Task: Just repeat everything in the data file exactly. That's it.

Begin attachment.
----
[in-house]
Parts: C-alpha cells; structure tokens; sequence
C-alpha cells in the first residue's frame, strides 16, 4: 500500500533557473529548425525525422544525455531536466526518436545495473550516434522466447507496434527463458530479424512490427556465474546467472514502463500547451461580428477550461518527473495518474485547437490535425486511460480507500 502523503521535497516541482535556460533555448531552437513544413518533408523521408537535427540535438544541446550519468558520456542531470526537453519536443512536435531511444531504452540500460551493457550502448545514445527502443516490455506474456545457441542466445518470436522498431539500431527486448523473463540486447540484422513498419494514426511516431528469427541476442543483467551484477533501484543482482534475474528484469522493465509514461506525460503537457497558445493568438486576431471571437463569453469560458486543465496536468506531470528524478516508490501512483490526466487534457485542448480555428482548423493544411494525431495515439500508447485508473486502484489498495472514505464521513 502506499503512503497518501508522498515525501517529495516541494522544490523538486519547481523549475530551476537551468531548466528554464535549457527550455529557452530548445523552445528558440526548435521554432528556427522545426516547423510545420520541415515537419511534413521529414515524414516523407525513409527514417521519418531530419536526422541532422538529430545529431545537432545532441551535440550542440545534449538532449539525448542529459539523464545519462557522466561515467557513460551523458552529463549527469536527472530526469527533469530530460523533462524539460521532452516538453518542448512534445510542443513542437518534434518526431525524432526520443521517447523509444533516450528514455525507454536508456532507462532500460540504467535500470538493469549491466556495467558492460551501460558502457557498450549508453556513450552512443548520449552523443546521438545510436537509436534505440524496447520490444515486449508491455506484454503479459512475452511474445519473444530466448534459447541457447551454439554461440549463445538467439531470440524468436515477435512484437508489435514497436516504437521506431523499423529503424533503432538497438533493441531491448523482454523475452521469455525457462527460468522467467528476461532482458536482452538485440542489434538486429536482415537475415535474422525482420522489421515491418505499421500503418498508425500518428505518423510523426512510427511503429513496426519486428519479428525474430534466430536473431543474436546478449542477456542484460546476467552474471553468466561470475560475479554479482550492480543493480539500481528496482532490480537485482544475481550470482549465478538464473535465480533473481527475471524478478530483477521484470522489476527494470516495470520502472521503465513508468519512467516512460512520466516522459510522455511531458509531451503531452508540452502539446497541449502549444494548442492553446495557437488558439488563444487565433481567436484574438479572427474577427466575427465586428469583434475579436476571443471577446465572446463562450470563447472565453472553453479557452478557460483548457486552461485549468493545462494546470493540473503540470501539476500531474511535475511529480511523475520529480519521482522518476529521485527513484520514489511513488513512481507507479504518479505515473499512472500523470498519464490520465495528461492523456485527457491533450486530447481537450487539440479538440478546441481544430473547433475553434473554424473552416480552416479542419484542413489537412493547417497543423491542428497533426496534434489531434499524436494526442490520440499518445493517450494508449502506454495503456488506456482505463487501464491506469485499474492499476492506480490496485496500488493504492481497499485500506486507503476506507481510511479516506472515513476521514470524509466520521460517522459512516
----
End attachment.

[in-house]
Parts: C-alpha cells; structure tokens; sequence
C-alpha cells in the first residue's frame, strides 16, 4: 500500500533557473529548425525525422544525455531536466526518436545495473550516434522466447507496434527463458530479424512490427556465474546467472514502463500547451461580428477550461518527473495518474485547437490535425486511460480507500 502523503521535497516541482535556460533555448531552437513544413518533408523521408537535427540535438544541446550519468558520456542531470526537453519536443512536435531511444531504452540500460551493457550502448545514445527502443516490455506474456545457441542466445518470436522498431539500431527486448523473463540486447540484422513498419494514426511516431528469427541476442543483467551484477533501484543482482534475474528484469522493465509514461506525460503537457497558445493568438486576431471571437463569453469560458486543465496536468506531470528524478516508490501512483490526466487534457485542448480555428482548423493544411494525431495515439500508447485508473486502484489498495472514505464521513 502506499503512503497518501508522498515525501517529495516541494522544490523538486519547481523549475530551476537551468531548466528554464535549457527550455529557452530548445523552445528558440526548435521554432528556427522545426516547423510545420520541415515537419511534413521529414515524414516523407525513409527514417521519418531530419536526422541532422538529430545529431545537432545532441551535440550542440545534449538532449539525448542529459539523464545519462557522466561515467557513460551523458552529463549527469536527472530526469527533469530530460523533462524539460521532452516538453518542448512534445510542443513542437518534434518526431525524432526520443521517447523509444533516450528514455525507454536508456532507462532500460540504467535500470538493469549491466556495467558492460551501460558502457557498450549508453556513450552512443548520449552523443546521438545510436537509436534505440524496447520490444515486449508491455506484454503479459512475452511474445519473444530466448534459447541457447551454439554461440549463445538467439531470440524468436515477435512484437508489435514497436516504437521506431523499423529503424533503432538497438533493441531491448523482454523475452521469455525457462527460468522467467528476461532482458536482452538485440542489434538486429536482415537475415535474422525482420522489421515491418505499421500503418498508425500518428505518423510523426512510427511503429513496426519486428519479428525474430534466430536473431543474436546478449542477456542484460546476467552474471553468466561470475560475479554479482550492480543493480539500481528496482532490480537485482544475481550470482549465478538464473535465480533473481527475471524478478530483477521484470522489476527494470516495470520502472521503465513508468519512467516512460512520466516522459510522455511531458509531451503531452508540452502539446497541449502549444494548442492553446495557437488558439488563444487565433481567436484574438479572427474577427466575427465586428469583434475579436476571443471577446465572446463562450470563447472565453472553453479557452478557460483548457486552461485549468493545462494546470493540473503540470501539476500531474511535475511529480511523475520529480519521482522518476529521485527513484520514489511513488513512481507507479504518479505515473499512472500523470498519464490520465495528461492523456485527457491533450486530447481537450487539440479538440478546441481544430473547433475553434473554424473552416480552416479542419484542413489537412493547417497543423491542428497533426496534434489531434499524436494526442490520440499518445493517450494508449502506454495503456488506456482505463487501464491506469485499474492499476492506480490496485496500488493504492481497499485500506486507503476506507481510511479516506472515513476521514470524509466520521460517522459512516